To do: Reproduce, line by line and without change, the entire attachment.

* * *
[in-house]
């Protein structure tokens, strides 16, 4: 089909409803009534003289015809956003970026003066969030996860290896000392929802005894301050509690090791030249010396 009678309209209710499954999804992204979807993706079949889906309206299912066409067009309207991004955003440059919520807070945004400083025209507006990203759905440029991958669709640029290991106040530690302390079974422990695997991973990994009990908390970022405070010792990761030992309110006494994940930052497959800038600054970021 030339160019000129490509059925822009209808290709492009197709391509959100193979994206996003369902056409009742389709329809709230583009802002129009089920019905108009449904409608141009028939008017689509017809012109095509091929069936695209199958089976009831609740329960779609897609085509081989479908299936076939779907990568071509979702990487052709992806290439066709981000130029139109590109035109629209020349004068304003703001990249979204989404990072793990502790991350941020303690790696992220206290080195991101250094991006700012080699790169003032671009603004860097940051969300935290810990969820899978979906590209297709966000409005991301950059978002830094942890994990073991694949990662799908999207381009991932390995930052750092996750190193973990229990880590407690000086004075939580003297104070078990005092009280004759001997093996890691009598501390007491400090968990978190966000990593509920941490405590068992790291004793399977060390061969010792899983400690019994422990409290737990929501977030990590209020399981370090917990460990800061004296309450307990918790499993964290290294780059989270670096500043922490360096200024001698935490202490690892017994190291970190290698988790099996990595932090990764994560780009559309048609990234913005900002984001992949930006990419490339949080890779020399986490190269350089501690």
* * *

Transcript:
[in-house]
């Protein structure tokens, strides 16, 4: 089909409803009534003289015809956003970026003066969030996860290896000392929802005894301050509690090791030249010396 009678309209209710499954999804992204979807993706079949889906309206299912066409067009309207991004955003440059919520807070945004400083025209507006990203759905440029991958669709640029290991106040530690302390079974422990695997991973990994009990908390970022405070010792990761030992309110006494994940930052497959800038600054970021 030339160019000129490509059925822009209808290709492009197709391509959100193979994206996003369902056409009742389709329809709230583009802002129009089920019905108009449904409608141009028939008017689509017809012109095509091929069936695209199958089976009831609740329960779609897609085509081989479908299936076939779907990568071509979702990487052709992806290439066709981000130029139109590109035109629209020349004068304003703001990249979204989404990072793990502790991350941020303690790696992220206290080195991101250094991006700012080699790169003032671009603004860097940051969300935290810990969820899978979906590209297709966000409005991301950059978002830094942890994990073991694949990662799908999207381009991932390995930052750092996750190193973990229990880590407690000086004075939580003297104070078990005092009280004759001997093996890691009598501390007491400090968990978190966000990593509920941490405590068992790291004793399977060390061969010792899983400690019994422990409290737990929501977030990590209020399981370090917990460990800061004296309450307990918790499993964290290294780059989270670096500043922490360096200024001698935490202490690892017994190291970190290698988790099996990595932090990764994560780009559309048609990234913005900002984001992949930006990419490339949080890779020399986490190269350089501690």